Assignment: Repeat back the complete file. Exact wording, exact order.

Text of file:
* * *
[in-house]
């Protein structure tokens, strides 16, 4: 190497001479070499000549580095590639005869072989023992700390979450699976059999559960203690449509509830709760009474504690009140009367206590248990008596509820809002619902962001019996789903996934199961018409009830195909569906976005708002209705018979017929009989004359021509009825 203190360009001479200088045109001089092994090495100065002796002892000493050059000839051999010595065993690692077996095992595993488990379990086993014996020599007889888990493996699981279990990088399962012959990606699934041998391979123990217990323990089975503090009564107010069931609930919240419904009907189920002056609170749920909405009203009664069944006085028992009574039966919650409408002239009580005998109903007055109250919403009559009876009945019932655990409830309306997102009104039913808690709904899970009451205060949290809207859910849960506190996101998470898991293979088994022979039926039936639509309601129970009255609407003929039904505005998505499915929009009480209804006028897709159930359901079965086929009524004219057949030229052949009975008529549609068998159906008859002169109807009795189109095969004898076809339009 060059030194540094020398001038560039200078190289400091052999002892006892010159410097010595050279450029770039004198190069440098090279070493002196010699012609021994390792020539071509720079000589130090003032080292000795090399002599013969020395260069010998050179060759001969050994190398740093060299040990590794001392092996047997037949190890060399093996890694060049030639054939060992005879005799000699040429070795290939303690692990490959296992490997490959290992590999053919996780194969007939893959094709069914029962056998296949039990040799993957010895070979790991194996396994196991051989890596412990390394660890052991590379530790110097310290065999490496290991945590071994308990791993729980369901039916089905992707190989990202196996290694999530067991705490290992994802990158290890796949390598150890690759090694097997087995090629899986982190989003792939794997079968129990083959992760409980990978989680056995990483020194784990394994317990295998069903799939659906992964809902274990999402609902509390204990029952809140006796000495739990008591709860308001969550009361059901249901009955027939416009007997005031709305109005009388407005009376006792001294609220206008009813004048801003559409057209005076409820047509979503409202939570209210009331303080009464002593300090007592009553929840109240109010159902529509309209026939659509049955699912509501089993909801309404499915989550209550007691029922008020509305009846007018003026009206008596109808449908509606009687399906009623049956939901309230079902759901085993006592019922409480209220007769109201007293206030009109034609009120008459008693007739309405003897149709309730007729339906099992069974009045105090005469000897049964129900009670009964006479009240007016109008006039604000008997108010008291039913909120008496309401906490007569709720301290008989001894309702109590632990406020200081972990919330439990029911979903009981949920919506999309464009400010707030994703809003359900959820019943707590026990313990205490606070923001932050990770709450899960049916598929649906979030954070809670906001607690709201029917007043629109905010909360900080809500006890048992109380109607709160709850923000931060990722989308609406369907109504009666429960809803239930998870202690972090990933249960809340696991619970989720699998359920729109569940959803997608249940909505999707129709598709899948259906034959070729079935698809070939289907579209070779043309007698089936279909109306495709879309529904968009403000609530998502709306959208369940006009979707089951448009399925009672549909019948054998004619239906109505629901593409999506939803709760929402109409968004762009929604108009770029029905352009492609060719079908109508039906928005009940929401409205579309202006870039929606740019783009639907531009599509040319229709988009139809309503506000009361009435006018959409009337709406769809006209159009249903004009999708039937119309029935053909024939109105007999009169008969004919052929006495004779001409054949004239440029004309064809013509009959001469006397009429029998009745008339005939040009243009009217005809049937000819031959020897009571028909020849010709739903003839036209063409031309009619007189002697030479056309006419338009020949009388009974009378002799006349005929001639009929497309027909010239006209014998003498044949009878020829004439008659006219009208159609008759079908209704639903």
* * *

[in-house]
């Protein structure tokens, strides 16, 4: 190497001479070499000549580095590639005869072989023992700390979450699976059999559960203690449509509830709760009474504690009140009367206590248990008596509820809002619902962001019996789903996934199961018409009830195909569906976005708002209705018979017929009989004359021509009825 203190360009001479200088045109001089092994090495100065002796002892000493050059000839051999010595065993690692077996095992595993488990379990086993014996020599007889888990493996699981279990990088399962012959990606699934041998391979123990217990323990089975503090009564107010069931609930919240419904009907189920002056609170749920909405009203009664069944006085028992009574039966919650409408002239009580005998109903007055109250919403009559009876009945019932655990409830309306997102009104039913808690709904899970009451205060949290809207859910849960506190996101998470898991293979088994022979039926039936639509309601129970009255609407003929039904505005998505499915929009009480209804006028897709159930359901079965086929009524004219057949030229052949009975008529549609068998159906008859002169109807009795189109095969004898076809339009 060059030194540094020398001038560039200078190289400091052999002892006892010159410097010595050279450029770039004198190069440098090279070493002196010699012609021994390792020539071509720079000589130090003032080292000795090399002599013969020395260069010998050179060759001969050994190398740093060299040990590794001392092996047997037949190890060399093996890694060049030639054939060992005879005799000699040429070795290939303690692990490959296992490997490959290992590999053919996780194969007939893959094709069914029962056998296949039990040799993957010895070979790991194996396994196991051989890596412990390394660890052991590379530790110097310290065999490496290991945590071994308990791993729980369901039916089905992707190989990202196996290694999530067991705490290992994802990158290890796949390598150890690759090694097997087995090629899986982190989003792939794997079968129990083959992760409980990978989680056995990483020194784990394994317990295998069903799939659906992964809902274990999402609902509390204990029952809140006796000495739990008591709860308001969550009361059901249901009955027939416009007997005031709305109005009388407005009376006792001294609220206008009813004048801003559409057209005076409820047509979503409202939570209210009331303080009464002593300090007592009553929840109240109010159902529509309209026939659509049955699912509501089993909801309404499915989550209550007691029922008020509305009846007018003026009206008596109808449908509606009687399906009623049956939901309230079902759901085993006592019922409480209220007769109201007293206030009109034609009120008459008693007739309405003897149709309730007729339906099992069974009045105090005469000897049964129900009670009964006479009240007016109008006039604000008997108010008291039913909120008496309401906490007569709720301290008989001894309702109590632990406020200081972990919330439990029911979903009981949920919506999309464009400010707030994703809003359900959820019943707590026990313990205490606070923001932050990770709450899960049916598929649906979030954070809670906001607690709201029917007043629109905010909360900080809500006890048992109380109607709160709850923000931060990722989308609406369907109504009666429960809803239930998870202690972090990933249960809340696991619970989720699998359920729109569940959803997608249940909505999707129709598709899948259906034959070729079935698809070939289907579209070779043309007698089936279909109306495709879309529904968009403000609530998502709306959208369940006009979707089951448009399925009672549909019948054998004619239906109505629901593409999506939803709760929402109409968004762009929604108009770029029905352009492609060719079908109508039906928005009940929401409205579309202006870039929606740019783009639907531009599509040319229709988009139809309503506000009361009435006018959409009337709406769809006209159009249903004009999708039937119309029935053909024939109105007999009169008969004919052929006495004779001409054949004239440029004309064809013509009959001469006397009429029998009745008339005939040009243009009217005809049937000819031959020897009571028909020849010709739903003839036209063409031309009619007189002697030479056309006419338009020949009388009974009378002799006349005929001639009929497309027909010239006209014998003498044949009878020829004439008659006219009208159609008759079908209704639903």